Art experts have concluded that a painting in a stately home’s collection which was thought to be by Raphael is unlikely to be the work of the Renaissance master.
Specialists were asked to investigate the Haddo Madonna, belonging to the National Trust for Scotland’s (NTS) Haddo House in Aberdeenshire, after it featured in the BBC’s Britain’s Lost Masterpieces in 2016.
In the programme, Dr Bendor Grosvenor suggested that the painting might be the work of the Italian artist Raffaello Sanzio da Urbino (1483-1520), better known as Raphael.
As a result, NTS arranged for the painting to be examined by experts at the National Gallery in London, where an in-depth examination of the “under drawing” and composition was carried out and compared against known Raphael works.
In trying to prove a theory, we have instead created a puzzleJennifer Melville, National Trust for Scotland
The National Gallery has concluded that the painting, although “very fine”, is not likely to be by Raphael, but may instead be an 18th century Italian work by an unknown artist.
Mystery now surrounds who painted the picture as some conservators and expert art historians think that the Haddo Madonna might be a 16th century work, but perhaps not actually by Raphael, whereas others suggest that it may be by an artist of the Bolognese School, which was strongly influenced by Raphael.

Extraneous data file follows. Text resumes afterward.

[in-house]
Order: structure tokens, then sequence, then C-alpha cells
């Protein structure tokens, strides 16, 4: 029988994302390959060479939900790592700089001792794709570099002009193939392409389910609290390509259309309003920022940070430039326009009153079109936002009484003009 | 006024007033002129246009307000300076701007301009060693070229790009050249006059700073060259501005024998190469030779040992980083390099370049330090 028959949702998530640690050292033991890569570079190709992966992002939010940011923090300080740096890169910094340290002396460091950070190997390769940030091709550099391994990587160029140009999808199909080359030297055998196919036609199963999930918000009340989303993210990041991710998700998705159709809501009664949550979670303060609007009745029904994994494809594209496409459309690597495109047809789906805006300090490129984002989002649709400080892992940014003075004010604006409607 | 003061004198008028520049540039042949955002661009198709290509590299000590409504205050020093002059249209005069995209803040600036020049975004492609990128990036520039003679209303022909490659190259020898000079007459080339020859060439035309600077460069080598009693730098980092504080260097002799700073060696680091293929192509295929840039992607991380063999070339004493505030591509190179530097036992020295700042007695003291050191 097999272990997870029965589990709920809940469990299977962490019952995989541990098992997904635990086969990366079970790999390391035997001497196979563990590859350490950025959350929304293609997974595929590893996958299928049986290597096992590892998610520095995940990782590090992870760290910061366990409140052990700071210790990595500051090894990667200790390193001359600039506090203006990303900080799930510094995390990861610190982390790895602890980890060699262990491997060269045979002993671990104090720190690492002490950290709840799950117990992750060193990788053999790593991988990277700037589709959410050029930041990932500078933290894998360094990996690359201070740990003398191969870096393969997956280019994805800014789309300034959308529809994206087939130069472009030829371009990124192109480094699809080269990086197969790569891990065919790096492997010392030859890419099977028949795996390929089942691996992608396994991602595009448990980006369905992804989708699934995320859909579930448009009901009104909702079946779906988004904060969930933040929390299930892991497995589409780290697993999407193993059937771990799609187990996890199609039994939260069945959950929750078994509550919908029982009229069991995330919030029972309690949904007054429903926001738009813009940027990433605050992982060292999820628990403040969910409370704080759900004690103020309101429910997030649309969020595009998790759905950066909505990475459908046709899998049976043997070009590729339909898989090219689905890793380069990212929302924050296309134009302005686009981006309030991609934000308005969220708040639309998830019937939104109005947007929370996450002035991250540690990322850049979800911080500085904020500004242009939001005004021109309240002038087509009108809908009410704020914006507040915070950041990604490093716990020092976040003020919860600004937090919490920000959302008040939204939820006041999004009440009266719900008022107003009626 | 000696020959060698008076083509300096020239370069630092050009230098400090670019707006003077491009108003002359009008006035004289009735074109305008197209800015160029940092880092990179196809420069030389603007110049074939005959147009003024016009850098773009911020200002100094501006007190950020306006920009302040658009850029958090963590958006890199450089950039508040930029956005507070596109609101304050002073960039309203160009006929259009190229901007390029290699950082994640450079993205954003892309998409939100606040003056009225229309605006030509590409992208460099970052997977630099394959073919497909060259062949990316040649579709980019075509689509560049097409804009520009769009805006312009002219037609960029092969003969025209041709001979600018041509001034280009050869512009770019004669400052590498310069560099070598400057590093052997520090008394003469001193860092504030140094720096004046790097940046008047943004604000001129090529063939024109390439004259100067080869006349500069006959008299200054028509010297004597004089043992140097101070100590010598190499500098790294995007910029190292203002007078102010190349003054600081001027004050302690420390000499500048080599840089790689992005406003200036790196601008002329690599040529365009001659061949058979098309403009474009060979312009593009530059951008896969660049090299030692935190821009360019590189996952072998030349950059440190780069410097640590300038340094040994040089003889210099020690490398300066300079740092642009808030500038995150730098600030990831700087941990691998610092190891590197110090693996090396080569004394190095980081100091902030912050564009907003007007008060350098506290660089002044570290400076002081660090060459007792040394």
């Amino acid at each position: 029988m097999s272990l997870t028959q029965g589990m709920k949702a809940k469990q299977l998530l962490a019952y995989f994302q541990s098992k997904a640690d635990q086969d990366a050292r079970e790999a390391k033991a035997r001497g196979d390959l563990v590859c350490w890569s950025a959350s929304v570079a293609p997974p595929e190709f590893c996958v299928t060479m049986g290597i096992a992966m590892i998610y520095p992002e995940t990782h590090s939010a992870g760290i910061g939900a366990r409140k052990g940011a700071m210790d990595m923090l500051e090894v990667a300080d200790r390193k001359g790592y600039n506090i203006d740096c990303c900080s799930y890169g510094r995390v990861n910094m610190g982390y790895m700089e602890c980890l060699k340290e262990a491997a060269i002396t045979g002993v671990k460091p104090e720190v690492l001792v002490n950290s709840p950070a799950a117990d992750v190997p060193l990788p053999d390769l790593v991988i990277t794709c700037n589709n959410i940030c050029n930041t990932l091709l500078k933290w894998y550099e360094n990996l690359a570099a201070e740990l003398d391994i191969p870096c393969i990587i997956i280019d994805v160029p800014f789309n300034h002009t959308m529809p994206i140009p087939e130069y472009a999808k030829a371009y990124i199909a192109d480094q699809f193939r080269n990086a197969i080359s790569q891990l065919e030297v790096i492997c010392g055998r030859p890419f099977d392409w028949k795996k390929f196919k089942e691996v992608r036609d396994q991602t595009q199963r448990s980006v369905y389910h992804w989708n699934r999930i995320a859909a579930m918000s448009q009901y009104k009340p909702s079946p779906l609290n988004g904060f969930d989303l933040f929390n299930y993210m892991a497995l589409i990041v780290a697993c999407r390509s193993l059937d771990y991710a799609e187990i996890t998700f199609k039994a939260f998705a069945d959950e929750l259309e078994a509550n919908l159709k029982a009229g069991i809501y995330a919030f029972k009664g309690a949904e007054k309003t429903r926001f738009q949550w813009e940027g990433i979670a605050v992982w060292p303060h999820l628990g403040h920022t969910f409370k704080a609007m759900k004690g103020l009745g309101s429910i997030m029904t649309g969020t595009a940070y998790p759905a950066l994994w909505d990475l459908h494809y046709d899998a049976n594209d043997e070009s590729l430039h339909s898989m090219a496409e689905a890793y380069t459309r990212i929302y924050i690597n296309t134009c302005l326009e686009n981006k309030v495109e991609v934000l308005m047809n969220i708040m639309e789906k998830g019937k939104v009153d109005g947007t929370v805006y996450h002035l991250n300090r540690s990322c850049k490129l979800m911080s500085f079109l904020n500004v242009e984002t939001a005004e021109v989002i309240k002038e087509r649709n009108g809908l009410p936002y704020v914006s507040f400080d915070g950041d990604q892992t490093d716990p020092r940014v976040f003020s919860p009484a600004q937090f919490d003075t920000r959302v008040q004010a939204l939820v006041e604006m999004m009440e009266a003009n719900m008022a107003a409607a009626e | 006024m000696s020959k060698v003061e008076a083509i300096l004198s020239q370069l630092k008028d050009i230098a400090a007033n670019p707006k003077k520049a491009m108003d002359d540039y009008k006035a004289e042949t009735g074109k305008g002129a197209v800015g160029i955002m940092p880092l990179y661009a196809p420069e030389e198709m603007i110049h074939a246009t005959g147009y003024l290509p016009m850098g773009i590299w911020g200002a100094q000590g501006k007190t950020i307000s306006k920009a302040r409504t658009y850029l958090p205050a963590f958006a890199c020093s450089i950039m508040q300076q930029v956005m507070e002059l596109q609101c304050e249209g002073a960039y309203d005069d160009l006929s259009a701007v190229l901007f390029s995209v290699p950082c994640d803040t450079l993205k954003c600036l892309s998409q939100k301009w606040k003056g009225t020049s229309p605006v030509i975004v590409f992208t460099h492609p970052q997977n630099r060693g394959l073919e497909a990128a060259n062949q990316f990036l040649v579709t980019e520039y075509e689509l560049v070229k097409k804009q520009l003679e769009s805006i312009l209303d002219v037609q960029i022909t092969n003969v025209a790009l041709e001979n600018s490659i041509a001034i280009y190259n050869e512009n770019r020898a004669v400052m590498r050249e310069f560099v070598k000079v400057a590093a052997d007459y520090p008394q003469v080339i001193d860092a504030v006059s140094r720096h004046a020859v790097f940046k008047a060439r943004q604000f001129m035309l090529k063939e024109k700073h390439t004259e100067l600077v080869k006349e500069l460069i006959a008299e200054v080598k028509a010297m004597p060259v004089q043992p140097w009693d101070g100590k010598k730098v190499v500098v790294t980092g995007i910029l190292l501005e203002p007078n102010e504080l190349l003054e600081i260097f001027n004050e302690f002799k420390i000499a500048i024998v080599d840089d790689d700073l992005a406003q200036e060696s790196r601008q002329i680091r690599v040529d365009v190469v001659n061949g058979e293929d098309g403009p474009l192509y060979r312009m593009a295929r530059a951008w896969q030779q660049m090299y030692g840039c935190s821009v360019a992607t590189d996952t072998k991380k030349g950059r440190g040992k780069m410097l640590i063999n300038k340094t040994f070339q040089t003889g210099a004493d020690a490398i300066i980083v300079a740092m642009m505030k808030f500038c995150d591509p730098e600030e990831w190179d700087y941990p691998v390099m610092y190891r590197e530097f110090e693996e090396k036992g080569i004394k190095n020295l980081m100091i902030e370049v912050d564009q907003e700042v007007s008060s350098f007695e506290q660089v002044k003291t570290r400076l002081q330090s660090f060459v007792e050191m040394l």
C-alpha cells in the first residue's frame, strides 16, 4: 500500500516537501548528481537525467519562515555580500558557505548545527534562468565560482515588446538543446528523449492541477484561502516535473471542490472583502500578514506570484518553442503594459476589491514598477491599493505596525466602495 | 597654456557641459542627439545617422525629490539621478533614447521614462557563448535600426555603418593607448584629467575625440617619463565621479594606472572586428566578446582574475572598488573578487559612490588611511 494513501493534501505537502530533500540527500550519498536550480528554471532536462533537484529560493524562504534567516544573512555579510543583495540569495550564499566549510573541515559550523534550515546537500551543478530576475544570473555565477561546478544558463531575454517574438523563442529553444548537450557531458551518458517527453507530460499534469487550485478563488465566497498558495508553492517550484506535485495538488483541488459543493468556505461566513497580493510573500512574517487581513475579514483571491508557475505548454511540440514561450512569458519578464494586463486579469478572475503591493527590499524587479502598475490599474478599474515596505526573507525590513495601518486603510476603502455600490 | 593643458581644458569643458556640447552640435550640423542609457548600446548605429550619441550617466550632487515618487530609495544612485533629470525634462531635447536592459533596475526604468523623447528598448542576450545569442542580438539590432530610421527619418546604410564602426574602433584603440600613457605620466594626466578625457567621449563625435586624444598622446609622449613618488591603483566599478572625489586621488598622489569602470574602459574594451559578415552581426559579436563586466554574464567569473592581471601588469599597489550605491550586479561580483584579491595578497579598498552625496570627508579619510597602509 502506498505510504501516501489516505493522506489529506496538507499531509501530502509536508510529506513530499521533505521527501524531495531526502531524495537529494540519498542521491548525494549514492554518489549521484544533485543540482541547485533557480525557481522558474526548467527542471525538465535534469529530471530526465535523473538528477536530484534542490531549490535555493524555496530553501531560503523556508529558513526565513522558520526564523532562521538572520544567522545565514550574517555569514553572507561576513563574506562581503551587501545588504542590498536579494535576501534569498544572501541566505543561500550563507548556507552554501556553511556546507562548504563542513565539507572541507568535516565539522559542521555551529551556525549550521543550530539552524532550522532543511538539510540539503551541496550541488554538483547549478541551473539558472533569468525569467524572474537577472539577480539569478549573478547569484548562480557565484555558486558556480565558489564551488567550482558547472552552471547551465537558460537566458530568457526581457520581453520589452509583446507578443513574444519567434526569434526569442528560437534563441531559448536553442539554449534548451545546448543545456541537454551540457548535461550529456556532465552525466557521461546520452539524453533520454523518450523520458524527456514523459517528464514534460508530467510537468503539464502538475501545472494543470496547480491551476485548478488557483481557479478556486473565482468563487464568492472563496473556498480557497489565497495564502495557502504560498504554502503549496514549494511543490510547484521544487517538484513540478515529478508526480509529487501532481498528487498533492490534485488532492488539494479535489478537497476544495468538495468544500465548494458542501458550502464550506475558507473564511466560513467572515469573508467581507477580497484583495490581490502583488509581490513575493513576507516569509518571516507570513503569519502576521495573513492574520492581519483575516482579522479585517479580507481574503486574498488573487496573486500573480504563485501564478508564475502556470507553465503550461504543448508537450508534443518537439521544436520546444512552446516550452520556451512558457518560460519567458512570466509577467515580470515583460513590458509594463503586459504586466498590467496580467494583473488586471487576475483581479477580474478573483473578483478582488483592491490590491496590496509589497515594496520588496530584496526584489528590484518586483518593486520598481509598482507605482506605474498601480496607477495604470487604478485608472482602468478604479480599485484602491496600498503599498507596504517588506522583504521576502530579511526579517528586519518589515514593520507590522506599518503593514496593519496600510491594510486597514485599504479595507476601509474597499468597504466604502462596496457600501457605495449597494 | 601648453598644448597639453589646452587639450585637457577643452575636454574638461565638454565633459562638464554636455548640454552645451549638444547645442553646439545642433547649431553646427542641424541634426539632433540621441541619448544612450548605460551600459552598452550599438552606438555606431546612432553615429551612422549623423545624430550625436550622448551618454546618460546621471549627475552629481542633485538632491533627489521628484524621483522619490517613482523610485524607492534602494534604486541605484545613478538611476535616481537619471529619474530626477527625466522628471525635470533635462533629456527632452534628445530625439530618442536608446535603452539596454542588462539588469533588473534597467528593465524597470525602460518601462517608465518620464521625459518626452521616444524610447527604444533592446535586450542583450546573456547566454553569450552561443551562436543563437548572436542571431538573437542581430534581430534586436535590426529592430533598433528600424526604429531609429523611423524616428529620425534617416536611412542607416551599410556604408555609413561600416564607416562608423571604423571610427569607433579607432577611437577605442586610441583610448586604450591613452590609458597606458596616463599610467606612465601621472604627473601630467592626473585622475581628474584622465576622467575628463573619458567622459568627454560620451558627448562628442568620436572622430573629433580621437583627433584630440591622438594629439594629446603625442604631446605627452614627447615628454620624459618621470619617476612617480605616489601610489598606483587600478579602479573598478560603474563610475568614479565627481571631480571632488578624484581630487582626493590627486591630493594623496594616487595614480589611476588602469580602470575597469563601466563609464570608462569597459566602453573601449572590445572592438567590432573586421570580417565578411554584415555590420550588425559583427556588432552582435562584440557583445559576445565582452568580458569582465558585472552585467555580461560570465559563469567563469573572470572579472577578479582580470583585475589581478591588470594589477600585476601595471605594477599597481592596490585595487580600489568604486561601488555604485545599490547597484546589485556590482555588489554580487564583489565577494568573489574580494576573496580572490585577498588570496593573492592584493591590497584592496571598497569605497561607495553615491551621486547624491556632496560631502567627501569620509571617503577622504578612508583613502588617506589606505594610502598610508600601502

Jennifer Melville, NTS Head of Curatorial & Conservation Services, said: “In trying to prove a theory, we have instead created a puzzle.
“While I agree the painting is probably not by Raphael, further research is needed – for example, to identify the wax seals that are on the back of the wooden panel and which may indicate a previous owner or be a clever piece of trickery.
“It will be fascinating to research the work’s provenance further, as the history of the picture’s ownership will add to our current understanding of this very fine painting.”
She added: “The decorative play of hands and arms, which is a distinctive feature of Raphael’s known Madonna and Child compositions and introduced a new tenderness and human element to these religious paintings, is absent here.
“This is a more formal ‘adoration’, as seen in the art of a slightly earlier generation, by such artists as Bellini, Botticelli and Raphael’s teacher, Perugino, and this may point us in fascinating directions as to where this painting really came from.”
She will discuss the painting in a talk at Haddo House on Wednesday evening.
The painting was acquired by George Gordon, 4th Earl of Aberdeen, who was prime minister from 1852–55, as a work by Raphael; however, its link with the Italian master later came into question and it was designated as being “after Raphael”.
It has now been returned to Haddo House, which was designed in 1732 by William Adam.